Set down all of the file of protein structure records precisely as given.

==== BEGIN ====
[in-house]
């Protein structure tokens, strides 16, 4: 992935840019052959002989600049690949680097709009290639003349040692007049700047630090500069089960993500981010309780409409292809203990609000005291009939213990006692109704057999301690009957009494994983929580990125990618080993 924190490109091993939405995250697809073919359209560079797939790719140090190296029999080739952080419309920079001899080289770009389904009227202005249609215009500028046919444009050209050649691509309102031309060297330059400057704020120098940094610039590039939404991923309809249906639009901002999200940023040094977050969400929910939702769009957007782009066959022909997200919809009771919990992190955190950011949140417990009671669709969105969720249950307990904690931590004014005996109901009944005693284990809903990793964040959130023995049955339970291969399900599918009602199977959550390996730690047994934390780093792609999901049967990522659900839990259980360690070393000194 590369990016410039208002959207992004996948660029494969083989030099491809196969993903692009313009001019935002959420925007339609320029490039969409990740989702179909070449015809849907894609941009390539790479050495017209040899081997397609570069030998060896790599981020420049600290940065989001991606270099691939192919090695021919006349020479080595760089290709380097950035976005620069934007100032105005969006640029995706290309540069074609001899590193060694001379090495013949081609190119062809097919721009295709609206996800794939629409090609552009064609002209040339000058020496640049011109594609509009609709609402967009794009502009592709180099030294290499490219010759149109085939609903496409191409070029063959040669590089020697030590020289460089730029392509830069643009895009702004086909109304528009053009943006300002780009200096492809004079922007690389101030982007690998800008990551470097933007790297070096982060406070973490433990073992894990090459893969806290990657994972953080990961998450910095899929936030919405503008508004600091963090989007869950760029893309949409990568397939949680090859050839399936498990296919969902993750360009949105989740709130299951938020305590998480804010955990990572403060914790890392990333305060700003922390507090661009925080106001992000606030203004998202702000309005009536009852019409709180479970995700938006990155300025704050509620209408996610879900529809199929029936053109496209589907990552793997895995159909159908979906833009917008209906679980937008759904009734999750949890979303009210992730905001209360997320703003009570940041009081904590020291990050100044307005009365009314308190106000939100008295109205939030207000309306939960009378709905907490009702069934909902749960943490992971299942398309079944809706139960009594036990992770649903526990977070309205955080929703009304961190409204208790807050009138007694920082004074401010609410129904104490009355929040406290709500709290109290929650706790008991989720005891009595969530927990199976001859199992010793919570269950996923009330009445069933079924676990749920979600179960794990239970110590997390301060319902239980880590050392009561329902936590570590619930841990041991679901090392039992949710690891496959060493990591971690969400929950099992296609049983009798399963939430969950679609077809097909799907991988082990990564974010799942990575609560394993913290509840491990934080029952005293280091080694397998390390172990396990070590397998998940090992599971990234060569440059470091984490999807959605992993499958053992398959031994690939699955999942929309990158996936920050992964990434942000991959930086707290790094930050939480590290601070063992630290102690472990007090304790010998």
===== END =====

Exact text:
[in-house]
């Protein structure tokens, strides 16, 4: 992935840019052959002989600049690949680097709009290639003349040692007049700047630090500069089960993500981010309780409409292809203990609000005291009939213990006692109704057999301690009957009494994983929580990125990618080993 924190490109091993939405995250697809073919359209560079797939790719140090190296029999080739952080419309920079001899080289770009389904009227202005249609215009500028046919444009050209050649691509309102031309060297330059400057704020120098940094610039590039939404991923309809249906639009901002999200940023040094977050969400929910939702769009957007782009066959022909997200919809009771919990992190955190950011949140417990009671669709969105969720249950307990904690931590004014005996109901009944005693284990809903990793964040959130023995049955339970291969399900599918009602199977959550390996730690047994934390780093792609999901049967990522659900839990259980360690070393000194 590369990016410039208002959207992004996948660029494969083989030099491809196969993903692009313009001019935002959420925007339609320029490039969409990740989702179909070449015809849907894609941009390539790479050495017209040899081997397609570069030998060896790599981020420049600290940065989001991606270099691939192919090695021919006349020479080595760089290709380097950035976005620069934007100032105005969006640029995706290309540069074609001899590193060694001379090495013949081609190119062809097919721009295709609206996800794939629409090609552009064609002209040339000058020496640049011109594609509009609709609402967009794009502009592709180099030294290499490219010759149109085939609903496409191409070029063959040669590089020697030590020289460089730029392509830069643009895009702004086909109304528009053009943006300002780009200096492809004079922007690389101030982007690998800008990551470097933007790297070096982060406070973490433990073992894990090459893969806290990657994972953080990961998450910095899929936030919405503008508004600091963090989007869950760029893309949409990568397939949680090859050839399936498990296919969902993750360009949105989740709130299951938020305590998480804010955990990572403060914790890392990333305060700003922390507090661009925080106001992000606030203004998202702000309005009536009852019409709180479970995700938006990155300025704050509620209408996610879900529809199929029936053109496209589907990552793997895995159909159908979906833009917008209906679980937008759904009734999750949890979303009210992730905001209360997320703003009570940041009081904590020291990050100044307005009365009314308190106000939100008295109205939030207000309306939960009378709905907490009702069934909902749960943490992971299942398309079944809706139960009594036990992770649903526990977070309205955080929703009304961190409204208790807050009138007694920082004074401010609410129904104490009355929040406290709500709290109290929650706790008991989720005891009595969530927990199976001859199992010793919570269950996923009330009445069933079924676990749920979600179960794990239970110590997390301060319902239980880590050392009561329902936590570590619930841990041991679901090392039992949710690891496959060493990591971690969400929950099992296609049983009798399963939430969950679609077809097909799907991988082990990564974010799942990575609560394993913290509840491990934080029952005293280091080694397998390390172990396990070590397998998940090992599971990234060569440059470091984490999807959605992993499958053992398959031994690939699955999942929309990158996936920050992964990434942000991959930086707290790094930050939480590290601070063992630290102690472990007090304790010998």